Produce stores in Busia district are still under lock and key days after Kenya lifted the ban on the importation of Ugandan maize. Some of the produce traders interviewed by URN said they are still waiting for official communication from the Kenyan government lifting the ban.
According to the traders, Kenya’s purported lifting of the ban on the importation of Ugandan maize was only reported on social media and there hasn’t been any formal communication to them on the matter.
On Thursday last week, Kenyan authorities lifted the ban on the importation of Ugandan maize and set stringent conditions traders must abide by before their maize is allowed into the country.
These include among others that the traders get certificates where the maize is originating from, Certificate of conformity from the national bureau of standards from both Uganda and Kenya indicating the level of aflatoxins in the maize before it is exported to Kenya.
The traders are also required to get trade permits from the Kenya plant health inspection services.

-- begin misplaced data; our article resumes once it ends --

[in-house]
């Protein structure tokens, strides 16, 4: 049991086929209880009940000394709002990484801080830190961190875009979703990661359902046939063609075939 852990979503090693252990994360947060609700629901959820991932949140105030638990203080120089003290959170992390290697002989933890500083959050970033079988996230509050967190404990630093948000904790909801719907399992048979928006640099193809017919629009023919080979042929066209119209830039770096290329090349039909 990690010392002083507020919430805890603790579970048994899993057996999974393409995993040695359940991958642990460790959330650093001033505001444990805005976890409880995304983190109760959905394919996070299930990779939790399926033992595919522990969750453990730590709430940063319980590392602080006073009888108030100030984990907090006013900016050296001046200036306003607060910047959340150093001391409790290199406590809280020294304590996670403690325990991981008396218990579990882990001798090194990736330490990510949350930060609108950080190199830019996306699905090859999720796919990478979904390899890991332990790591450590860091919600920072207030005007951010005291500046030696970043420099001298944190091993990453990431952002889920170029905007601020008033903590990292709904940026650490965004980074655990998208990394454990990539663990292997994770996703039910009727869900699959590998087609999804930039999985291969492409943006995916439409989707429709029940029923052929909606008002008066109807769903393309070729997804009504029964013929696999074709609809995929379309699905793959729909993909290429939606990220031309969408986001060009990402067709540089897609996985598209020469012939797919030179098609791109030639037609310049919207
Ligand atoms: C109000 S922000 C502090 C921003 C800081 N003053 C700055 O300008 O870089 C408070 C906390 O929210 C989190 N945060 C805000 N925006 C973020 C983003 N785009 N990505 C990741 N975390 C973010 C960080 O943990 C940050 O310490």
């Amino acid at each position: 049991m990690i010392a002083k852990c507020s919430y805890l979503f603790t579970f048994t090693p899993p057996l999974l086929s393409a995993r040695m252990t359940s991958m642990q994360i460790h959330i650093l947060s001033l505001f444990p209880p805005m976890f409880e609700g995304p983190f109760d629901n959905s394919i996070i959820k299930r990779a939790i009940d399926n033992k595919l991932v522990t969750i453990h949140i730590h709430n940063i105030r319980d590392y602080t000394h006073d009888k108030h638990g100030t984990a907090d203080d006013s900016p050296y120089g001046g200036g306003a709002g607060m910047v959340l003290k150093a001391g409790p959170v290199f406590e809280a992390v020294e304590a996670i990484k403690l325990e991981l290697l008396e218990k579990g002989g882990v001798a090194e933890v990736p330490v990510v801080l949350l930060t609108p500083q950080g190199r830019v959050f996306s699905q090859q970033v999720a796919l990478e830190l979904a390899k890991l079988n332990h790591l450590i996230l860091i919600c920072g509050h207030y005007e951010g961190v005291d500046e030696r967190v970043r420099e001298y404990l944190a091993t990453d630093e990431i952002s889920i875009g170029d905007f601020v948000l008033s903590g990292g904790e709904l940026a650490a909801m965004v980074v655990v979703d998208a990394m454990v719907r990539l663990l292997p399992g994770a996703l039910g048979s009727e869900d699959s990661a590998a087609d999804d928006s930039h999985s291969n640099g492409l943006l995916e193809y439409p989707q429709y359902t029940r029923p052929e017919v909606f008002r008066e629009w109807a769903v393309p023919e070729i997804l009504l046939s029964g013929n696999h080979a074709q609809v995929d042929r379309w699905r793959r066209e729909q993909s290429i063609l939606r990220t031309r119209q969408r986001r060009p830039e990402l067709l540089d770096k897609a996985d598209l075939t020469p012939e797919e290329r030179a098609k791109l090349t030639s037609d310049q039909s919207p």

Bakhali Magemeso, the General Secretary Busia Produce Dealers Multipurpose Society Limited, says that they are still waiting for official communication from relevant authorities at the national level on the new decision.
He, however, says that it will take time for them to comply with some of the conditions set by the Kenyan the government since accessing some of the documentation takes time.
Kassim Massah, a produce trader is uncertain about the future of their business, saying securing a certificate of conformity requires people operating big businesses. He appealed to relevant authorities at the national level to dialogue with Kenyan authorities to relax on the conditions.
Frank Kasumba, who runs Busia produce market and doubles as a trader says that most of the people operating stores in the market can’t afford the costs involved in acquiring the required documents.
Godfrey Ongwabe, the National Chairperson of Cross Border Trade says that the conditions set by the Kenyan authorities are fair and will help reduce the number of foreign traders who buy produce directly from farmers.